New laws aim to keep families out of courts
By NERIDA BLOK firstname.lastname@example.org
HAYLEY and Aiden Thomas say new laws that will force couples into mediation could have saved them from one of the most difficult periods of their life.
A new family law system will accompany 15 family relationship centres being rolled out across Australia in July next year.
Lismore has been chosen as one of the locations for the Federal Government-funded centres.
New legislation will require couples with children seeking divorce to obtain a certificate proving they have attended up to three hours of three joint dispute resolution meetings.
Hayley, 26, and Aiden, 31, moved to Lismore from Perth in 1998 for a lifestyle change, but ended up separating, citing financial pressures from an extended period of unemployment and the lack of a support network.
The couple, who now have three children, Ethan, 5, Elijah, 2, and Elliot, 18 weeks, reunited, but agreed a family relationship service may have helped them.
"It was probably the worst time in my adult life," Hayley said.
"We did attend some voluntary counselling before we got back together and it helped a lot."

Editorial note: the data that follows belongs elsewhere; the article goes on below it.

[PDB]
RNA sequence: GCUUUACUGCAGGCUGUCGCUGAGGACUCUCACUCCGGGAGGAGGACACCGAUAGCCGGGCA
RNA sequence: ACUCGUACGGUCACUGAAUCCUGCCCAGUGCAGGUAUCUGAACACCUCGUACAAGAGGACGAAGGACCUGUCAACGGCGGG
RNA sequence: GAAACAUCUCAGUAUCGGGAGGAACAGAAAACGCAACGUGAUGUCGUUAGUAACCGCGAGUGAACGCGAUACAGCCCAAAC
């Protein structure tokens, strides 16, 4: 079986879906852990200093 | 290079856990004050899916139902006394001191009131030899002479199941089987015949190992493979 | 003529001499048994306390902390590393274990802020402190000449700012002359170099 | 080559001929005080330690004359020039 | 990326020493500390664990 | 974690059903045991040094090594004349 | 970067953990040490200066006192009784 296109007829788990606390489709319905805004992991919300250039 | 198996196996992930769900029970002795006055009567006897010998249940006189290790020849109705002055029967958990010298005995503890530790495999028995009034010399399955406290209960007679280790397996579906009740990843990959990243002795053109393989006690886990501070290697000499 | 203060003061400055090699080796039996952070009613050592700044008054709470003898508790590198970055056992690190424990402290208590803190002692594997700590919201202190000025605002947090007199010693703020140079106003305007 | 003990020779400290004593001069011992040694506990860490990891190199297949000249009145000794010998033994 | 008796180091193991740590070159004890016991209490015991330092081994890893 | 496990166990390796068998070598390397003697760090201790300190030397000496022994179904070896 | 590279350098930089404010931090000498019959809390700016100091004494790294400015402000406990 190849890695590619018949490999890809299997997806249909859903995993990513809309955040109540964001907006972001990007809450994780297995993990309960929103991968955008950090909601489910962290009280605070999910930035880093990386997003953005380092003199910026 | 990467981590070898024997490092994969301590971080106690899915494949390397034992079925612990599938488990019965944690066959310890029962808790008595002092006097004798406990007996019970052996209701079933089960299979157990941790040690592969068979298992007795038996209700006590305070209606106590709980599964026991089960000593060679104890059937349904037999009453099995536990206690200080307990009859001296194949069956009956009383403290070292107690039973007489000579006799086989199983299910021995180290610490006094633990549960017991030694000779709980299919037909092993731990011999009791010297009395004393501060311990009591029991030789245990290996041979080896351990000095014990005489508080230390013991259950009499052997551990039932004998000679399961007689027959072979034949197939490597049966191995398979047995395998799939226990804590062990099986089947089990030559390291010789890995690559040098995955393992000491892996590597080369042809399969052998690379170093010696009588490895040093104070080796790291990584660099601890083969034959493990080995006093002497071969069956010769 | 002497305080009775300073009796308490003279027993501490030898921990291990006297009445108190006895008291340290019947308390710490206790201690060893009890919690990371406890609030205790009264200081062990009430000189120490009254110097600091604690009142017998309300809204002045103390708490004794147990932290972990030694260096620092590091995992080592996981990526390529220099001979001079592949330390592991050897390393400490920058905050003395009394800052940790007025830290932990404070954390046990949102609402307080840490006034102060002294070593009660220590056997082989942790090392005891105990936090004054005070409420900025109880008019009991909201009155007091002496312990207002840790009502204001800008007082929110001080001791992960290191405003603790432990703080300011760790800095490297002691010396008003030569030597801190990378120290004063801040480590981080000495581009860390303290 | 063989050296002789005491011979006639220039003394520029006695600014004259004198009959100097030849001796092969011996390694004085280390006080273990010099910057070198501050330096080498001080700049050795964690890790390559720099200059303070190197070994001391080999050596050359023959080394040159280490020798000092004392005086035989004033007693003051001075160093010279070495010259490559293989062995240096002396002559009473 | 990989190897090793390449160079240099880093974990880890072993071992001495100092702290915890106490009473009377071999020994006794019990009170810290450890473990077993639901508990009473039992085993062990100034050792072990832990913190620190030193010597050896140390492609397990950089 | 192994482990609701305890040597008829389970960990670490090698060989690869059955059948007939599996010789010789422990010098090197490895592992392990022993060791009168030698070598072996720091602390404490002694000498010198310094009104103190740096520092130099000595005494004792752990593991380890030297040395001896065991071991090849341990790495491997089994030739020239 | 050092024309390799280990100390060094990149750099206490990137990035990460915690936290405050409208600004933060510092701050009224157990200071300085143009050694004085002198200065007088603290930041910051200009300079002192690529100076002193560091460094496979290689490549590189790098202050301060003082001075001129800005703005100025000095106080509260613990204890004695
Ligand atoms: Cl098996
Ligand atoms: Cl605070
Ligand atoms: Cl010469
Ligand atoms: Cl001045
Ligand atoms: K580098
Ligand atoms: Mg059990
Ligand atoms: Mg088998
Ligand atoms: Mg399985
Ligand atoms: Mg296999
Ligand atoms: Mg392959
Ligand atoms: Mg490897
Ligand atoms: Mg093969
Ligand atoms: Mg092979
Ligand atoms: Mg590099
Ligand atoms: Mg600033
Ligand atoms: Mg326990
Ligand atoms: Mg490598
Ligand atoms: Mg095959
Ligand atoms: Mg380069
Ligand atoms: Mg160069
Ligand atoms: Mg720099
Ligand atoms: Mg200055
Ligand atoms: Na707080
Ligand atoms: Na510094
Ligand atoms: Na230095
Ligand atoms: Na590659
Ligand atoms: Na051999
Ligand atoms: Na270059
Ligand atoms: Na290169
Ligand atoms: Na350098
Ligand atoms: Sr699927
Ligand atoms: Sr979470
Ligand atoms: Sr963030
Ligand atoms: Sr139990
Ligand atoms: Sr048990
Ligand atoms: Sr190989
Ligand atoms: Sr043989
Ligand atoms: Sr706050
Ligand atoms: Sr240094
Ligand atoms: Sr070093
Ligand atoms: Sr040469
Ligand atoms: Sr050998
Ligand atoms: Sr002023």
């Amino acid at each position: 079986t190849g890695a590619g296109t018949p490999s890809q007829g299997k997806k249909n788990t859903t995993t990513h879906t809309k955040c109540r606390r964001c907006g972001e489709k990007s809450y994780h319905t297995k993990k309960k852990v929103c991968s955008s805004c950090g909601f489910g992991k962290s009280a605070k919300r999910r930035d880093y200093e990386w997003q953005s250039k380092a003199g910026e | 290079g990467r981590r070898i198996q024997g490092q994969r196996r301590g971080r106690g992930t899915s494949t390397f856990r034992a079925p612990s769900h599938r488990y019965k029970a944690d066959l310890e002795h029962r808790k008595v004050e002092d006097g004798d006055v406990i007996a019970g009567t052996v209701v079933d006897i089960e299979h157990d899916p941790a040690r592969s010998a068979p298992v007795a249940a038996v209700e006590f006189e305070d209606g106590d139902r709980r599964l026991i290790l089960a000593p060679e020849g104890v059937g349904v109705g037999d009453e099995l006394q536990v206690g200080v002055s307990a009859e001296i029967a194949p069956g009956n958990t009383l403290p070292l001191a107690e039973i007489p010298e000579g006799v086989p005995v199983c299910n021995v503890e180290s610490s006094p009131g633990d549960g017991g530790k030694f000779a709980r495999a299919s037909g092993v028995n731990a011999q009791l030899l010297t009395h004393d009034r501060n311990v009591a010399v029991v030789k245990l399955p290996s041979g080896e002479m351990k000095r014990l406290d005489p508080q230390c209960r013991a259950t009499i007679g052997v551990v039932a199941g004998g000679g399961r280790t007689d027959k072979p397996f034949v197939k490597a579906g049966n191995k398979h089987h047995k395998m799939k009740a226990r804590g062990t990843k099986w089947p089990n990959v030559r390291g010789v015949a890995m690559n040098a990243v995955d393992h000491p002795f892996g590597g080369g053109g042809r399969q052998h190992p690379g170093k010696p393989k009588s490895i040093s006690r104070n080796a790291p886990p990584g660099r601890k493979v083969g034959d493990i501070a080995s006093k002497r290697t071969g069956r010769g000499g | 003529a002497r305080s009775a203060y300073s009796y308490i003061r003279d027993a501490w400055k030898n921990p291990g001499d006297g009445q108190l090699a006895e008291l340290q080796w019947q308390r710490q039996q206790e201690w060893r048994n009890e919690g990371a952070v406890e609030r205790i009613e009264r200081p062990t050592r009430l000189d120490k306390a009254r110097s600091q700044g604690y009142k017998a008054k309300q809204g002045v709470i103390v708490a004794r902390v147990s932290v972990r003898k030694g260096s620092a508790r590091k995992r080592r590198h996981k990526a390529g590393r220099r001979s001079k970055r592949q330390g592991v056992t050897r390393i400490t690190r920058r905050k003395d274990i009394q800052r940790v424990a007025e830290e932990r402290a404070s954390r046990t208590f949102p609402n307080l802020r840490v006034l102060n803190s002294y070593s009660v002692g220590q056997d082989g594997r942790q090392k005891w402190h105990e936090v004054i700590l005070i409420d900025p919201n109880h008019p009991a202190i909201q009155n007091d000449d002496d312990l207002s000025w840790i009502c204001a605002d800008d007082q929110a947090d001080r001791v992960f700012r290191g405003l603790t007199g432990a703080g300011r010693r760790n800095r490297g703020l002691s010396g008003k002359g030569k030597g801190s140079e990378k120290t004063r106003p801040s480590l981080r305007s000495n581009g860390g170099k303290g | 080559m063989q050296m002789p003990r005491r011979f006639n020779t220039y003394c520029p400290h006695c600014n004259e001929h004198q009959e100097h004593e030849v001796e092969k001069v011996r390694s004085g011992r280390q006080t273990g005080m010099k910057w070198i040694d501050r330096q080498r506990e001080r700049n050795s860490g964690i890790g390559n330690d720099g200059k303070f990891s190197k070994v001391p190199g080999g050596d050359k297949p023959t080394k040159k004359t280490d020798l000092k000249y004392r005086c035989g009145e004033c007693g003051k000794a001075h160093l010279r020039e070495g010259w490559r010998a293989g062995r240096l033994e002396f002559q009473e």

Visiting Lismore yesterday, Federal Attorney-General Philip Ruddock said the centres would be located in areas with increasingly high numbers of families with young children and high numbers of divorced, separated families and/or blended families.
According to the Australian Bureau of Statistics 2001 Census, Lismore falls within the highest range in the country for divorces, with 151 to 472 divorces per 1000 people.
Lismore also ranked fifth-highest in the State for Centrelink payments to single female parents.
Interrelate Family Services are supportive of the Government initiative and are currently preparing to submit a tender by December to run the Lismore centre.
Interrelate North Coast area manager Kevin Perris believes the centres are a preventative measure which are 'very much about keeping couples out of court'.
Mr Perris said the centres were also an information centre for people to find out more on a broad range of issues such as premarriage, living together, first child and court information.
Margaret Cameron, a Lismore solicitor specialising in family law at McKenzie Cox, said the centres were a 'fantastic' idea and a 'step forward'.
"I think alternative dispute resolution is definitely the way for families to deal with children's issues," Ms Cameron said.
"A court is an artificial approach which doesn't help children's issues. The minute they walk in they are stressed.
"The whole process is stressful for a family already suffering.
"People need the resources to be able to resolve issues and not have a judge, who has a limited idea of the background about them and their children, make the determination."